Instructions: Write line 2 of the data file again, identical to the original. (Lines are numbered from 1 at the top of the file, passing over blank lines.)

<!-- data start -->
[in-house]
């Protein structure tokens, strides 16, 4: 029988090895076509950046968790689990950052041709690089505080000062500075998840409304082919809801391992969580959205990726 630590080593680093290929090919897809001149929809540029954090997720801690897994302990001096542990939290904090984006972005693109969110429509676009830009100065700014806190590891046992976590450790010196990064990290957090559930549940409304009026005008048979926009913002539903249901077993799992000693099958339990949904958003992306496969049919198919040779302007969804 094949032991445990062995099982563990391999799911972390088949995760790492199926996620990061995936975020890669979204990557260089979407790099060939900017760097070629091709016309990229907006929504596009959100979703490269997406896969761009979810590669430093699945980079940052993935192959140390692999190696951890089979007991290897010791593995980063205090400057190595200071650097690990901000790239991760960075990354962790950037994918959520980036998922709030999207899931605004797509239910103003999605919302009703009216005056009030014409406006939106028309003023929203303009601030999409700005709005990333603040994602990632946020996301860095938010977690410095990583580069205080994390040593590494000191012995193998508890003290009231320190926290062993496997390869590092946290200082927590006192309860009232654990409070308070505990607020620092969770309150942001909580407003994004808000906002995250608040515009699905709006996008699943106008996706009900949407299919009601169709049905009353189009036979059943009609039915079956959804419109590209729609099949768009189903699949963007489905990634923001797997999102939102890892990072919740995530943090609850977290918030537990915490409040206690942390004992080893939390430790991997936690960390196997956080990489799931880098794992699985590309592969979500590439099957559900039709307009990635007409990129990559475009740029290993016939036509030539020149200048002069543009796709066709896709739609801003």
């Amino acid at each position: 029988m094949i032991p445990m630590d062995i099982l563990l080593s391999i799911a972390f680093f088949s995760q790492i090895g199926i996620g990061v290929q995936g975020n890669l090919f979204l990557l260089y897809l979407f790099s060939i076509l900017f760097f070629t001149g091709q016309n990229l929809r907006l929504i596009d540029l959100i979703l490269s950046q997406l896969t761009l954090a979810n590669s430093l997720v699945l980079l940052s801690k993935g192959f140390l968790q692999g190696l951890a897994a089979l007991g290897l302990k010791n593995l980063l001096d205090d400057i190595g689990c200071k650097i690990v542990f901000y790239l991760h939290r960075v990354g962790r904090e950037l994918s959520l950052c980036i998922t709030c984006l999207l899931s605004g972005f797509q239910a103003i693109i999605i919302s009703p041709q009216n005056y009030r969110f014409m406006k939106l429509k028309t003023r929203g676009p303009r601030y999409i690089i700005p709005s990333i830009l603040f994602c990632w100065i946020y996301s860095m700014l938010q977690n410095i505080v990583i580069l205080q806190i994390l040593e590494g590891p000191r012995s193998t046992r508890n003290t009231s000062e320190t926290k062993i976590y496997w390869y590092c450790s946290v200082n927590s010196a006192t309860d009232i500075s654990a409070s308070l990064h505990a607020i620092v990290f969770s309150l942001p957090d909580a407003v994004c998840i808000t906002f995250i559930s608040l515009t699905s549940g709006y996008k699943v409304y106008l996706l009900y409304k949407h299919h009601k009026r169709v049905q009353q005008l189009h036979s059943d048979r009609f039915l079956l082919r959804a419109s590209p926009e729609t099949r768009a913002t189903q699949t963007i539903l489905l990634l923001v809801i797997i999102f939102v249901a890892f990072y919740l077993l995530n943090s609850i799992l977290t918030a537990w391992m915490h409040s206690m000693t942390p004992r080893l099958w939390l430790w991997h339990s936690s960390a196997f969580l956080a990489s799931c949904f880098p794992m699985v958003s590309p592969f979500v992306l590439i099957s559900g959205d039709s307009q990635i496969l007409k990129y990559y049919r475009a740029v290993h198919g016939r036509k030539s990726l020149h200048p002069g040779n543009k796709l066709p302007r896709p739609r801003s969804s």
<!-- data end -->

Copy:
């Protein structure tokens, strides 16, 4: 029988090895076509950046968790689990950052041709690089505080000062500075998840409304082919809801391992969580959205990726 630590080593680093290929090919897809001149929809540029954090997720801690897994302990001096542990939290904090984006972005693109969110429509676009830009100065700014806190590891046992976590450790010196990064990290957090559930549940409304009026005008048979926009913002539903249901077993799992000693099958339990949904958003992306496969049919198919040779302007969804 094949032991445990062995099982563990391999799911972390088949995760790492199926996620990061995936975020890669979204990557260089979407790099060939900017760097070629091709016309990229907006929504596009959100979703490269997406896969761009979810590669430093699945980079940052993935192959140390692999190696951890089979007991290897010791593995980063205090400057190595200071650097690990901000790239991760960075990354962790950037994918959520980036998922709030999207899931605004797509239910103003999605919302009703009216005056009030014409406006939106028309003023929203303009601030999409700005709005990333603040994602990632946020996301860095938010977690410095990583580069205080994390040593590494000191012995193998508890003290009231320190926290062993496997390869590092946290200082927590006192309860009232654990409070308070505990607020620092969770309150942001909580407003994004808000906002995250608040515009699905709006996008699943106008996706009900949407299919009601169709049905009353189009036979059943009609039915079956959804419109590209729609099949768009189903699949963007489905990634923001797997999102939102890892990072919740995530943090609850977290918030537990915490409040206690942390004992080893939390430790991997936690960390196997956080990489799931880098794992699985590309592969979500590439099957559900039709307009990635007409990129990559475009740029290993016939036509030539020149200048002069543009796709066709896709739609801003």